4. Irish vernacular in Pat of Silver Bush

One of the main characters in Pat of Silver Bush is the housekeeper Judy Plum, who had been with the Gardiner family over several generations. Hailing from Ireland, she speaks with a clear Irish voice:

“Oh, oh, is it Aunt Edith?” sniffed Judy. “And it was me fine Edith that dragged her in and blew it all afore Brian and his fine lady wife, ye’re telling me? Sure it was like her. It’s a pity a liddle thing like that cudn’t av been hushed up in the fam’ly. And to punish the tinder-hearted cratur so cruel! Ye ralely ain’t wise, Long Alec. A bit av a tongue-lashing might av been all right but to kape on torturing the poor jewel for a wake and her that fond av ye all! It’s telling ye to yer face, I am Long Alec, ye don’t deserve such a daughter.

Montgomery writes some of her narrative passages to include a word or two of the Irish colloquial tongue, such as “liddle,” to show a glimpse into Judy’s thoughts.

5. The Southern tongue in Roll of Thunder Hear My Cry

Cassie Logan, the narrator of the novel Roll of Thunder, Hear My Cry and its sequels, speaks with an obvious African-American-Southern voice. Notice, though, that only the dialogue shows this tone. The author wrote all the narratives in a non-colloquial voice.

“Ah, Big Ma, I ain’t gonna fall,” I scoffed, then climbed onto the next strong spike and reached for a fibrous puff at the top of a tall cotton stalk.

“You sho’ better not fall, girl,” grumbled Big Ma. “Sometimes I wish we had more low cotton like down ‘round Vicksburg. I don’t like y’all children climbin’ them things.” She looked around, her hand on her hip.

6. Southern vernacular in To Kill a Mockingbird

In To Kill a Mockingbird, Calpurnia, the African-American housekeeper of the Southern Finch family, brings her charges Scout and Jem to her home church, where she meets and talks with other African-Americans.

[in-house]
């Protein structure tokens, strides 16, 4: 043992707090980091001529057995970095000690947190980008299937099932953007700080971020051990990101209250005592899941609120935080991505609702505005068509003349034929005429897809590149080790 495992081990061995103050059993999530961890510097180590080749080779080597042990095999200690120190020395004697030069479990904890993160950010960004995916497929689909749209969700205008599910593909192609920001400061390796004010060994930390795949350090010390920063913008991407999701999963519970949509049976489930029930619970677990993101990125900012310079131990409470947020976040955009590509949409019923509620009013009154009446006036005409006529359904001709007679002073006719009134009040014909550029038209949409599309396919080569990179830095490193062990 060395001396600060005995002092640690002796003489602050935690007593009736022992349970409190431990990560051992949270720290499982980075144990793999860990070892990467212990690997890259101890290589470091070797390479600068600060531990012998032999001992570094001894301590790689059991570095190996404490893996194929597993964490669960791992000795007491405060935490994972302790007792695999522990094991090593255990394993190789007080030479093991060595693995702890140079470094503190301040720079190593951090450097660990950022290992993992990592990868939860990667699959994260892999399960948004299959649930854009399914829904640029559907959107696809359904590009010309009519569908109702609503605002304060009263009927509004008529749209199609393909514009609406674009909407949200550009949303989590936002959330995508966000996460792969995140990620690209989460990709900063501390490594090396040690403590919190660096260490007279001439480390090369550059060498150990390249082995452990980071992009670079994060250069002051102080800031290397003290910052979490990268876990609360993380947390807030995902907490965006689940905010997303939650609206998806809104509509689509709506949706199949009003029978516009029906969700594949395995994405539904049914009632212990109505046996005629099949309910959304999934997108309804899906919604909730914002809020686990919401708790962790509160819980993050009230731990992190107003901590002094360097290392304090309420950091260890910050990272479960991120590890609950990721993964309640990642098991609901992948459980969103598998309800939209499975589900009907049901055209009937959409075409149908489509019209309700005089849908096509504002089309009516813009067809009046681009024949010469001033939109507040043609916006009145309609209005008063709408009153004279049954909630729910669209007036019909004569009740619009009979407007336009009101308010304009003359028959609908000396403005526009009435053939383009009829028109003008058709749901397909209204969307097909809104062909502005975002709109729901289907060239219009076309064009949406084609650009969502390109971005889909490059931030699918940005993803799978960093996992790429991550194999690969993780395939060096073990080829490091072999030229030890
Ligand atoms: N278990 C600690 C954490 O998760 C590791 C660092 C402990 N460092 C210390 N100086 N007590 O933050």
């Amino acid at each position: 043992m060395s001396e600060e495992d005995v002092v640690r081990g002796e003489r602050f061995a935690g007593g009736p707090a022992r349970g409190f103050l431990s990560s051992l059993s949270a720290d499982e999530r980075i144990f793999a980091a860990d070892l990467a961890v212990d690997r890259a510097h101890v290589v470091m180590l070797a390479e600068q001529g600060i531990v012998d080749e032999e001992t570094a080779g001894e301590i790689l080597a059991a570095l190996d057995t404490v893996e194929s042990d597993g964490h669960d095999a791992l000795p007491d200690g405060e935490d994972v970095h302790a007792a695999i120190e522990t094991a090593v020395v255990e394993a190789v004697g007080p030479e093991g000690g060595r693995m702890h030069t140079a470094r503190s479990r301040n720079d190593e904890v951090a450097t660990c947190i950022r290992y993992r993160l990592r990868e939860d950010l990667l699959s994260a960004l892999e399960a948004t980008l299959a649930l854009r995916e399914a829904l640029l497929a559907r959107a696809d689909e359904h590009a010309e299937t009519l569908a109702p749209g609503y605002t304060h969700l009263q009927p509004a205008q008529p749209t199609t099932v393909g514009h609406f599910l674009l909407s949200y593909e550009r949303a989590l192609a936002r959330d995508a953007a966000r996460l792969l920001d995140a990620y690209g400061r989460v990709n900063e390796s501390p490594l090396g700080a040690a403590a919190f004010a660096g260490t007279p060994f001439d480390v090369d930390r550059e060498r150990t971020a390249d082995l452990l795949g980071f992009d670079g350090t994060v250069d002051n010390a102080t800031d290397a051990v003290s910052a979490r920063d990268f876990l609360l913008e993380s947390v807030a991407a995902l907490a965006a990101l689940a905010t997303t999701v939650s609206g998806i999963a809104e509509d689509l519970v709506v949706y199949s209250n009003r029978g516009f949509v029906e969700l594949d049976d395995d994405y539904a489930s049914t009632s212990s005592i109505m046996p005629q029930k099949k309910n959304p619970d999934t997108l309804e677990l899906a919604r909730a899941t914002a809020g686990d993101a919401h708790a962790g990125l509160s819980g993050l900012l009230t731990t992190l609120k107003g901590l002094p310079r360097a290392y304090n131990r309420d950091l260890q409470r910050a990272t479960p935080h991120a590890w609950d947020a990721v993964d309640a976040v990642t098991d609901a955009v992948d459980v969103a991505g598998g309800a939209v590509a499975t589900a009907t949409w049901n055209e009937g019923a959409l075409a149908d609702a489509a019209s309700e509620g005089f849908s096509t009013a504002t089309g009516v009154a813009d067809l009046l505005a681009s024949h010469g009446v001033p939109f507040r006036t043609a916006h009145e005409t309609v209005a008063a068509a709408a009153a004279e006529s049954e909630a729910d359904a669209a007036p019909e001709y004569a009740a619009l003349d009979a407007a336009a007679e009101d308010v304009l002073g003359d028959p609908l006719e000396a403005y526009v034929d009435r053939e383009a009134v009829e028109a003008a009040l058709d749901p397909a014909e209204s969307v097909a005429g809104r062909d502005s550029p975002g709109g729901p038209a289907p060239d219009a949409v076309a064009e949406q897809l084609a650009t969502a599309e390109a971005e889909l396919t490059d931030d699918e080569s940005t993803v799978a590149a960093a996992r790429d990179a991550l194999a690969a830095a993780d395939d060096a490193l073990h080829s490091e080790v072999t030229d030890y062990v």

I felt Calpurnia’s hand dig into my shoulder. “What you want, Lula?” she asked, in tones I had never heard her use. She spoke quietly, contemptuously.  

“I wants to know why you bringin’ white chillun to nigger church. 

“They’s my comp’ny,” said Calpurnia. Again I though her voice strange: she was talking like the  rest of them.

“Yeah, an’ I reckon you’s comp’ny at the Finch house durin’ the week.

Later in the same scene, we hear Calpurnia speaking as follows:

“It’s not necessary to tell all you know. It’s not ladylike—in the second place, folks don’t like to have somebody around knowin’ more than they do. It aggravates ‘em. You’re not gonna change any of them by talkin’ right, they’ve got to want to learn themselves, and when they don’t want to learn there’s nothing you can do but keep your mouth shut or talk their language.


Colloquialisms give characters an authentic voice and unique personality. Paying attention to regional dialects, accents, phrases, and idioms add realistic depth to your writing and draw the reader further into your story.

Always use colloquialisms to enhance your writing, and be careful not confuse or tax your readers. One way to do this is to make them “sound” right. A New Yorker wouldn’t say “y’all,” and a Southerner wouldn’t say “fuhggeddaboudit.” Dialect and idiom should serve to increase understanding of the character and add to the overall tone of the text.

As George Burns said, “If you can fake that, you’ve got it made.”

Do you have a favorite example of colloquialisms from literature or film? Share them in the comments below!